-- Posted by Neil H. Buchanan
In response to my post last Friday, a loyal Dorf on Law reader/commenter raised some interesting points about consumption taxes. He suggested that, even though consumption taxes are not (contrary to much political hype in the U.S.) inherently less complicated than income taxes, there could nonetheless be good reasons (even for those who believe in progressive redistribution) to support a move to a consumption tax. He posed two questions to explore this possibility, one of which I will address here. (I hope to address the second question in a later post.)
Can a consumption tax system can be designed to be more progressive than an income tax system? Answering this question requires some important background work.
Because non-rich people tend to save very little of their incomes, all (or nearly all) of their incomes would be subject to taxation under a consumption tax, whereas the high-saving rich folks would see large amounts of their incomes exempted from taxes in a consumption tax regime. If the new system will be used to raise revenues at approximately the same levels as the old system, this would represent a regressive change in the tax system, with tax liability shifting downward from higher- to lower-income people.
For tax types, this is old news. Most real-world consumption tax systems (such as state sales taxes) include exemptions for "necessities," such as food and medical care, which requires higher rates to raise the same amount of revenue. Similarly, most academic proposals to adopt a consumption tax in the U.S. include some kind of "demo-grant," which is a cash benefit from the government that is sent to all (or, under means-testing, some) taxpayers. If, for example, everyone received a $10,000 annual grant from the government, this could effectively offset the regressivity of the consumption tax (and then some, depending on the size of the grant). The tax rate would, again, have to be set at a higher level to pay for the grants. The idea, however, is that you would then have a tax system that is not an income tax, but that shifts the tax burden (net of tax benefits) onto higher income earners.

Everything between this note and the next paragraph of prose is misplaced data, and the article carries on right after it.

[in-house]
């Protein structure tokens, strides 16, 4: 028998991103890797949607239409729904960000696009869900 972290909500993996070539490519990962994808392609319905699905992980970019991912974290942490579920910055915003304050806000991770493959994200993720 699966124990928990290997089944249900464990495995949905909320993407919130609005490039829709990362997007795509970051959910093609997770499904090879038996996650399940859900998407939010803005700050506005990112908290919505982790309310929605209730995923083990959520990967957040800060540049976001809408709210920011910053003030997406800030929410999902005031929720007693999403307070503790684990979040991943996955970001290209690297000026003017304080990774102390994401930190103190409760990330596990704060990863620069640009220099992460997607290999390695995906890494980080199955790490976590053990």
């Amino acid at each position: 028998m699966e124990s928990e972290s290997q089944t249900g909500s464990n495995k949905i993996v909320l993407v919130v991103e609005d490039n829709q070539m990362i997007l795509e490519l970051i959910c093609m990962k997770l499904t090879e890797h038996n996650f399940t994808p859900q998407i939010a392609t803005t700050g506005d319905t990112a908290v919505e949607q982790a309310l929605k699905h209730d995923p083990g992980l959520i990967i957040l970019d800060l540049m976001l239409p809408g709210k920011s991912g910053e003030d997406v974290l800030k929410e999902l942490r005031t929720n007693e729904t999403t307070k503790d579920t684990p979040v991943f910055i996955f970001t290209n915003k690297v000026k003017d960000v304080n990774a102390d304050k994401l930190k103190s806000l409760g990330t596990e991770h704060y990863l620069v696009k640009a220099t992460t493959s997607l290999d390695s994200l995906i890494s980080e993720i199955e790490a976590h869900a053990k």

This is, admittedly, an appealing idea. Indeed, the liberal democracies of Northern and Western Europe are able to combine consumption taxes with benefit programs that significantly narrow the gap between rich and poor in those countries. It is, therefore, realistically possible to have a fiscal system that is progressive overall, even if it includes a consumption tax.
Even so, I think that the realities of U.S. fiscal politics make it a bad idea to agree to a grand bargain by which we adopt a consumption tax coupled with progressive redistribution. My concern is that, even if we were able to negotiate an agreement that would be more progressive than the current (at best weakly progressive overall) system -- a highly unlikely possibility, I should say -- we would be much more likely to see movement in regressive directions almost immediately, for reasons that are unique to the design of a consumption tax.